Add the currency yen at the end (円) and you get 一万千百円.


      1 ( 10,000 + 1,000 + 100) = 11,100

      So it's almost like you're opening your wallet and saying how much of each bill you have. In the West, we add numbers together as we go. In Japanese, it's almost like their visualizing and listing what they have.

      Japanese: I see a blue, and I see a red.

      Western: I see purple.

      Anyway, I'm not really fluent. Just something that helps me read it better.

      I hope that helps you.


      百万 you multiply. but 万百 you add. so do you always multiple when the smaller denominator is in front and always add when the smaller denominator is behind?


      Yes, you've got it. It's the same as in English.

      one hundred thousand = 100 x 1,000 = 100,000

      one thousand one hundred = 1,000 + 100 = 1,100

      In Japanese:

      百万 (hyaku man) = 100 x 10,000 = 1,000,000

      一万百 (ichi man hyaku) = 10,000 + 100 = 10,100


      I answered いちまんせんひゃくえんです and get wrong, but I can't report because in this kind of question there's no "my answer should be accepted".


      'It is 11100 yen' marked incorrectly (for omitted comma)... a bit annoying


      Why is the answer they'll be back in an hour


      If 万 is 10,000 and 千 is 1,000 why does 一 need to be at the front? 10,000 + 1,000 already equals 11,000 so I'm not understanding why it's written like 1(10,000) + 1,000


      In English, we say "it's one thousand yen" or "it's a thousand yen", and if someone said "it's thousand yen", it would sound strange to us. We have this required "one" or "a" starting from units of 100 (one hundred, one thousand, one million). In Japanese, they have a similar rule starting from 10,000. We have to say 一万円 (ichi man en) for 10,000, and if someone just says "man en" it sounds strange.


      I heard "Ichi man sen haku en des." So hyaku can be read haku and Yen as en?


      Shouldn't the translation be 一万一千百円です?


      Why did it not accept the English of the number typed out?


      I searched it on gg translation and it gives me the result: 10000 yen


      I've used Google Translator to have serious conversations in Japanese with friends, but you always have to be careful with that. I make sure to tell each time that I've used a translator. One thing that seems to help is reverse translating what you wrote to see if you need to rewrite a sentence. Of course, this method really sucks and is only temporary until I learn enough conversational Japanese to say what I want—or at least actually be able to know what the translator has been saying under my nose ;)


      This is why this program is the worst, it does a pathetic job explaining things >=_/


      "Explaining things" is basically the opposite of the duolingo learning method, you're supposed to learn by immersion. That doesn't work for everyone, and they've added some explanations for some things, but if you're looking for a way to learn that explains everything for you, that's just not what duolingo is. The comment section can be very helpful with explanations, though.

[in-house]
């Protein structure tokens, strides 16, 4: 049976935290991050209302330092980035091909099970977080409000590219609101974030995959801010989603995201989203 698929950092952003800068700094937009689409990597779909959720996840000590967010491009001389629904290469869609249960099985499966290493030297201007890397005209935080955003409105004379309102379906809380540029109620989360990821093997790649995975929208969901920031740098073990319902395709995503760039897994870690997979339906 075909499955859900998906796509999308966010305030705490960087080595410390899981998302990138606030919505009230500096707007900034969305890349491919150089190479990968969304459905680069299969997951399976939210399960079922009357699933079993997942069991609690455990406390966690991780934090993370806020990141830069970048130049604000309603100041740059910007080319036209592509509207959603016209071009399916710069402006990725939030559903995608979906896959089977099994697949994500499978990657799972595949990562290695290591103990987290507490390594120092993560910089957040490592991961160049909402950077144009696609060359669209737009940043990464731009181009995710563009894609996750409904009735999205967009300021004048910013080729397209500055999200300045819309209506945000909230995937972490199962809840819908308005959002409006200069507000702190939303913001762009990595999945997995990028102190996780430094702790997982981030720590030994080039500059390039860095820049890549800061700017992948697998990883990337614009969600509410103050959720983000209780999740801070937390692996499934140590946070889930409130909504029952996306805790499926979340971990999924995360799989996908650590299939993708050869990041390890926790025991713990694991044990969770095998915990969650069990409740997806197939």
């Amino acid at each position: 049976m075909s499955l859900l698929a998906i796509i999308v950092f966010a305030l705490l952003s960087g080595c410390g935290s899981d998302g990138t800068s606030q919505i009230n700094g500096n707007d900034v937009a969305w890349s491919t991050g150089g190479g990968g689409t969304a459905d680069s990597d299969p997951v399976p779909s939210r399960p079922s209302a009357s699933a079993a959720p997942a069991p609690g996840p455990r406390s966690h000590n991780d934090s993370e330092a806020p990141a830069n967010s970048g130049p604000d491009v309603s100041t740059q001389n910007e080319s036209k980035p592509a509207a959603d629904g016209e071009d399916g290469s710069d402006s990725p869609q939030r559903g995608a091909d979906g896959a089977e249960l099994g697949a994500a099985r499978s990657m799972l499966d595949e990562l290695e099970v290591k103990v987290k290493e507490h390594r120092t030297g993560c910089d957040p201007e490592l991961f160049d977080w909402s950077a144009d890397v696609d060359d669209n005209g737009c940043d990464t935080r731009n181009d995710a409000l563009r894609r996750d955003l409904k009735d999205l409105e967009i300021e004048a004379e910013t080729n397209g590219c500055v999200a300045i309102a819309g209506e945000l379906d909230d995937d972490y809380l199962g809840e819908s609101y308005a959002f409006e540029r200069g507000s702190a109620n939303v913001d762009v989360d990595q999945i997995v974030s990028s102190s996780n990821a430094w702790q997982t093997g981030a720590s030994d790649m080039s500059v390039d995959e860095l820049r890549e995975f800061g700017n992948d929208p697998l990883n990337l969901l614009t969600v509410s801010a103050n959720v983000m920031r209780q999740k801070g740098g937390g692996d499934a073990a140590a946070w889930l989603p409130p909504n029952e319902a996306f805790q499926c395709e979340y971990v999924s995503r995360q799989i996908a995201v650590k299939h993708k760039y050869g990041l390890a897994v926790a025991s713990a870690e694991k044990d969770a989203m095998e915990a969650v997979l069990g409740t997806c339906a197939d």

I think you're right. Immersion isn't really working for me. I want explanations.


      I love duolingo, and it has worked really well for me for learning Portuguese from scratch, but I tried learning Korean and it just did not work, so I switched to a textbook. If it doesn't suit your learning style, it doesn't suit your learning style. I think if I get some of the basics of Korean down better, I'll try duolingo again, but for now I've given up on duolingo Korean. If the Japanese course isn't working for you and the explanations in the comments aren't enough, I recommend trying a textbook like Genki or checking out the grammar explanations by Maggie-sensei or Tae Kim.


      There are brief reviews in most lessons that will show you most of what you've learned in a lesson. Just click one athere should be a little light bulb icon next to a key. Click the light bulb and it will have paragraphs explaining and a chart. That should help you review if you don't understand why something is written a certain way. I get it, I've been doing really well with the immersion method but sometimes I need something to be explained out why it is written a certain way to be able to memorize it.


      I agree though, if it's still not sticking with you at all, then try another method, like workbooks maybe. Multiple people have recommended to me the "Genki" books, and "Learning the Kanji".


      Also the Japanese portion of Duolingo only has the app version. With some of the other languages, the online website version has more explanations


      Japanese has a website version now!


      should be “一万一千一百円です”?


      I literally hate japanese counting system-_-